|           |   Level NOTSET so inherits level WARNING
   |           |
   |           o<--[requests.packages.urllib3.contrib]
   |           |   |
   |           |   o<--"requests.packages.urllib3.contrib.pyopenssl"
   |           |       Level NOTSET so inherits level WARNING
   |           |
   |           o<--"requests.packages.urllib3.poolmanager"
   |           |   Level NOTSET so inherits level WARNING
   |           |
   |           o<--"requests.packages.urllib3.response"
   |           |   Level NOTSET so inherits level WARNING
   |           |
   |           o<--[requests.packages.urllib3.util]
   |               |
   |               o<--"requests.packages.urllib3.util.retry"
   |                   Level NOTSET so inherits level WARNING

You can see how the tree structure looks a lot like a package structure both for "fuel_scrapes" (a module I wrote) and for "requests" (a third-party module).

A nested logging tree like this is great because you can configure just the section of the tree that you want. For example, if I'm having general issues with the requests module, I could grab the requests logger with logging.getLogger("requests") and set the a stream handler with a level of DEBUG (more on levels next). Then I will get debugging information from requests, without cluttering the output with debugging information from fuel_scrapes. If I know my issue is with a bad SSL connection, I can get even more specific and grab the appropriate logger with logging.getLogger("requests.packages.urllib3.contrib.pyopenssl").

This tree structure also means that you don't have to worry about making too many loggers. You can always gather logs for an entire section of your application by moving "up the tree."

Filtering logs

Every logger and every handler can have a "level" that acts as a threshold for passing on or recording logging events. All events that reach a logger or handler that are below the set level are ignored. If you are not seeing some logging you expected, it's probably because a level somewhere in the logging tree is blocking it. Levels have numeric constants:

  • CRITICAL --> 50
  • ERROR --> 40
  • WARNING --> 30
  • INFO --> 20
  • DEBUG --> 10
  • NOTSET --> 0

You can set the level for a handler or logger with logger_or_handler.setLevel(logging.LEVEL). For example, logger.setLevel(logging.DEBUG). If a logger's level is NOTSET (the default for new loggers), it inherits its level from its parent. The default level for the root logger is WARNING, so generally all other loggers inherit the level WARNING and you never see any of the DEBUG or INFO messages until you configure your loggers.

If you can't figure out why some logs are being filtered out, there are three places to look:

  1. The level on the logger you want to see messages from
  2. The level on all the ancestors between that logger and the logger that your handler is attached to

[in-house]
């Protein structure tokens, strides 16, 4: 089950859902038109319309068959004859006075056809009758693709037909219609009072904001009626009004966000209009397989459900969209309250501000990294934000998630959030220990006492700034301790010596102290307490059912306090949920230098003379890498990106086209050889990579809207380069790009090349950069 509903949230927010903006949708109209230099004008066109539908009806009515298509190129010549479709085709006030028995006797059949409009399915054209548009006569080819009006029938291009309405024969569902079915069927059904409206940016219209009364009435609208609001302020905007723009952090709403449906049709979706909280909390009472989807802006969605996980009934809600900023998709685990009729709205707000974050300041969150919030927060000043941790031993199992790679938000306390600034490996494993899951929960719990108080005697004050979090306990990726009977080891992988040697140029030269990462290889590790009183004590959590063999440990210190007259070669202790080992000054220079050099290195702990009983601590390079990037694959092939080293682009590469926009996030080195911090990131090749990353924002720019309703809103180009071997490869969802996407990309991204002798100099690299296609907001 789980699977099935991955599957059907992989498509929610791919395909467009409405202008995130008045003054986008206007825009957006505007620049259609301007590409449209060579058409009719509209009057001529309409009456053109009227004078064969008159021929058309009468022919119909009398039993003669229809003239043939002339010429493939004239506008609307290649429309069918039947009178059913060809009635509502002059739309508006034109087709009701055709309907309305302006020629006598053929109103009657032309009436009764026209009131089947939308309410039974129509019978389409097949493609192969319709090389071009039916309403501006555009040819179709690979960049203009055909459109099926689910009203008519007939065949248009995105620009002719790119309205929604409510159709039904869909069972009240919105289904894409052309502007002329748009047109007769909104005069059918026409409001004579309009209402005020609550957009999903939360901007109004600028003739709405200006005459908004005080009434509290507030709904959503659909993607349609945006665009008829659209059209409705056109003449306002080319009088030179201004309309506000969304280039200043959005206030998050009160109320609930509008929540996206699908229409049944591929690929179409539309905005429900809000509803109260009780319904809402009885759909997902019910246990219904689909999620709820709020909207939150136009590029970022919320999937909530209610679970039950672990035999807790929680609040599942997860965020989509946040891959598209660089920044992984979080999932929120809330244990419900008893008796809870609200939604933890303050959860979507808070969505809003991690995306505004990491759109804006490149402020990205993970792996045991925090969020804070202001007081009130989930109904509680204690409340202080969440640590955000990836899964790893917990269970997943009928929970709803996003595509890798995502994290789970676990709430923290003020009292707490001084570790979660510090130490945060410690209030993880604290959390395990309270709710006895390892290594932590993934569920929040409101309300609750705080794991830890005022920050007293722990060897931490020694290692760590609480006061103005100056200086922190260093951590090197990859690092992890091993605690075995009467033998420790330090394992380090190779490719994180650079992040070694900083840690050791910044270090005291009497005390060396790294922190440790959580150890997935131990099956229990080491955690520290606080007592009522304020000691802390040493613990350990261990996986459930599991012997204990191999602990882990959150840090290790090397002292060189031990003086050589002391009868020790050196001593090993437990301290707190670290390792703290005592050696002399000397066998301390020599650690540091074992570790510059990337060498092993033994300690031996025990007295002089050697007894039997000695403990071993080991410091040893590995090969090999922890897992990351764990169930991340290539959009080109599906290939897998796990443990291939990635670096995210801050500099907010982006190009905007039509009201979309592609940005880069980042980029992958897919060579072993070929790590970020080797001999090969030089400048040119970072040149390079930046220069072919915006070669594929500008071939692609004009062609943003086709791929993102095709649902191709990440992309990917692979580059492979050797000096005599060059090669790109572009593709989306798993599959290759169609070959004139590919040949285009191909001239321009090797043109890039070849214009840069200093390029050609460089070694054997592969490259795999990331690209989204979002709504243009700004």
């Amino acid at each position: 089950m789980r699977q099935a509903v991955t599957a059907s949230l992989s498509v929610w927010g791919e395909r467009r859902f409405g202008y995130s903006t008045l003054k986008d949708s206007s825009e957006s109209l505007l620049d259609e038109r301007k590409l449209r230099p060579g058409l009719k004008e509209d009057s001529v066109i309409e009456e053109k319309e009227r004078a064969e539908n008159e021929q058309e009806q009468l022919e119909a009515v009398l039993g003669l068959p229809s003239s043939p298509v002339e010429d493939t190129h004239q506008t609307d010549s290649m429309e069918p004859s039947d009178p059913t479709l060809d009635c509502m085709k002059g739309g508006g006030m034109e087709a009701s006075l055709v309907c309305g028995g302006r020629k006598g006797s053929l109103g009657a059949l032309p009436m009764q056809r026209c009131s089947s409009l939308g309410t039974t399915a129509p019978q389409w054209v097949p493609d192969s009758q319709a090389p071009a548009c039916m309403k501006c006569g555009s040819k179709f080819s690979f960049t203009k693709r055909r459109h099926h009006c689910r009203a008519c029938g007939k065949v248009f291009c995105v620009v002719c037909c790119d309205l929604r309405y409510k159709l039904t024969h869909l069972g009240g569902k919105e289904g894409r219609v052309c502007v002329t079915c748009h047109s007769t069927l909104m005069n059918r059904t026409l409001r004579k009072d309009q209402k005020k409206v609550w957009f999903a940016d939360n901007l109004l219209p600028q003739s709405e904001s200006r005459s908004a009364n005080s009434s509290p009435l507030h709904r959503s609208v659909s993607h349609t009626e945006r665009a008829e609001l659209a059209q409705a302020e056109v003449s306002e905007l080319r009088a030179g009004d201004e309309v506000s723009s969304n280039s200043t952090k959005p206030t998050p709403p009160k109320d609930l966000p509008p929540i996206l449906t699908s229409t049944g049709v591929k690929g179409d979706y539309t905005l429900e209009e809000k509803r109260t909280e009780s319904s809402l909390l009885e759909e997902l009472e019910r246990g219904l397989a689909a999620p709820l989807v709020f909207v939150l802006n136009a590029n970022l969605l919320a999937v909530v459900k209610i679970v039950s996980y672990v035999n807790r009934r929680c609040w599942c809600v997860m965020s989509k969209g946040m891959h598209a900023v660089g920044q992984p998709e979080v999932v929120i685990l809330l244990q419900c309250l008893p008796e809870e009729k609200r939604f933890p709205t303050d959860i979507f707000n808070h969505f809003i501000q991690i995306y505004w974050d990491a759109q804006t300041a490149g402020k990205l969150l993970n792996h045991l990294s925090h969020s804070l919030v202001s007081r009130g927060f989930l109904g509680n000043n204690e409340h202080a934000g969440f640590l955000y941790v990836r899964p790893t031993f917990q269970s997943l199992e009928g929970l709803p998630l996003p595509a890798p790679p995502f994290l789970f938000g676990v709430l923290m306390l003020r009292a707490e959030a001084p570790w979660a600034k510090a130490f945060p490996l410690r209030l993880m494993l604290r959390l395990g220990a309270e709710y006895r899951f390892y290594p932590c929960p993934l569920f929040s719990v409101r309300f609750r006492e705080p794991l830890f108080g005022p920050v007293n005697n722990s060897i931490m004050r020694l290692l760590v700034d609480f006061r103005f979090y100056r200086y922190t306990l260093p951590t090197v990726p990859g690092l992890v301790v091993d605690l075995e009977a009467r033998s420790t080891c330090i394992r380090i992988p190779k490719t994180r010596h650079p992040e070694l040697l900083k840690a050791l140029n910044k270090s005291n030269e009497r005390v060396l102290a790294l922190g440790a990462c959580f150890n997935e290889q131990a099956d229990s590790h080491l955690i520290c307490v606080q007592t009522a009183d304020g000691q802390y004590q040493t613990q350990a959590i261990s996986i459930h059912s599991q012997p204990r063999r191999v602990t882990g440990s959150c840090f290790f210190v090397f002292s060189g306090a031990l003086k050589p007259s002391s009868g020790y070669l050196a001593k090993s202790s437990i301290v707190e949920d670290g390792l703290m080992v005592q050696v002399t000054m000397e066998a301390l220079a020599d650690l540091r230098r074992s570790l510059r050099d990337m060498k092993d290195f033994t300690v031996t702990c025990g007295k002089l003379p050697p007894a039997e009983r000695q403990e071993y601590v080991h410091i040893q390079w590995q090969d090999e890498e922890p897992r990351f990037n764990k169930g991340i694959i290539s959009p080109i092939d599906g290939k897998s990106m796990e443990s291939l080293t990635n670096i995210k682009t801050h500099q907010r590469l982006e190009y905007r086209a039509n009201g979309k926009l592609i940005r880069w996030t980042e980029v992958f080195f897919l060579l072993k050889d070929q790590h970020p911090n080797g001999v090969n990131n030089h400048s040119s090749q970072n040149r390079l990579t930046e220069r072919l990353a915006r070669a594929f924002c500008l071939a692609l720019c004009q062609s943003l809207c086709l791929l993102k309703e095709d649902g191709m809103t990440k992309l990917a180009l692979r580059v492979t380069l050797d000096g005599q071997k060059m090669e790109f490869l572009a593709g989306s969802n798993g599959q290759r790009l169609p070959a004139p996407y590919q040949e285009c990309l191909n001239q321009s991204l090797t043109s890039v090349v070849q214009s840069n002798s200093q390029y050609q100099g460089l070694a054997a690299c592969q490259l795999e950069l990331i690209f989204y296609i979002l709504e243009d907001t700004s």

3. The level on your handler itself

IMPORTANT LESSON #3: Where to configure your loggers

You should configure your loggers close to the "start" or "entry point" of your application. That way it is easy for people to find, and if you reuse some supporting modules those modules will not have annoying logger configuration built into them. If you reuse a certain configuration across several entry points, write a function to setup your logging.

Logger Recipes

The easiest configuration

The logging module includes a convenience function for configuring the root logger in one line. To setup a streamhandler:


To set up a file logger:

logging.basicConfig(filename='my_app.log', level=logging.DEBUG)

Check out the options for basicConfig in the Python docs.

Some off-the-shelf format strings.

See the docs for all available fields.

old_reliable = "%(asctime)s-%(levelname)s-%(module)s:%(lineno)s  %(message)s"
absolutely_everything = ("%(levelname)s in %(filename)s:%(funcName)s "
    "at line %(lineno)d occured at %(asctime)s\n\n\t%(message)s\n\n"
    "Full Path: %(pathname)s\n\nProcess Name: %(processName)s")

Adding color to your logs

You can quickly add some color to your logs using colorlog. Install with pip install colorlog and use with:

import colorlog

handler = colorlog.StreamHandler()

logger = colorlog.getLogger('example')

This makes things a bit easier to read.

Logging exceptions

There is a convenience logging method that does a great job of recording exceptions:

except Exception:
    logger.exception('Something has gone terribly wrong!')

gives output something like this (depending on your formatter):

[2017-05-21 20:01:28,073] ERROR @ line 4: Something has gone terribly wrong!
Traceback (most recent call last):
  File "", line 2, in <my_func>
ZeroDivisionError: integer division or modulo by zero

Often exceptions are one of the most important things to log, so getting exception logging working is a really good idea. Generally you want to catch errors as "high up" in your code as possible, like a try-except around the call to your main() function. In web apps there is usually an error handler you can stick this in.

Sending logs via email

If you have some scripts running as cron jobs or as Windows scheduled tasks it is a good idea to setup email logging so that you will know when things go wrong. This is pretty easy:

smtp_server = ''
smtp_port = 587
smtp_username = ''
stmp_password = '12345'
from_email_address = ''
to_email_addresses = ['']
subject = "You've got logs"
mail_handler = logging.handlers.SMTPHandler((smtp_server, smtp_port),
                                subject, secure=tuple(),
                                credentials=(smtp_username, stmp_password))


Make a new logger in every module!!! Configure your handlers, formatters, and log levels at the "top" of your application, near your entry point. Packages and modules that are reused across projects should create and use loggers, but not configure them.

Feedback on this post is welcome! Please comment below.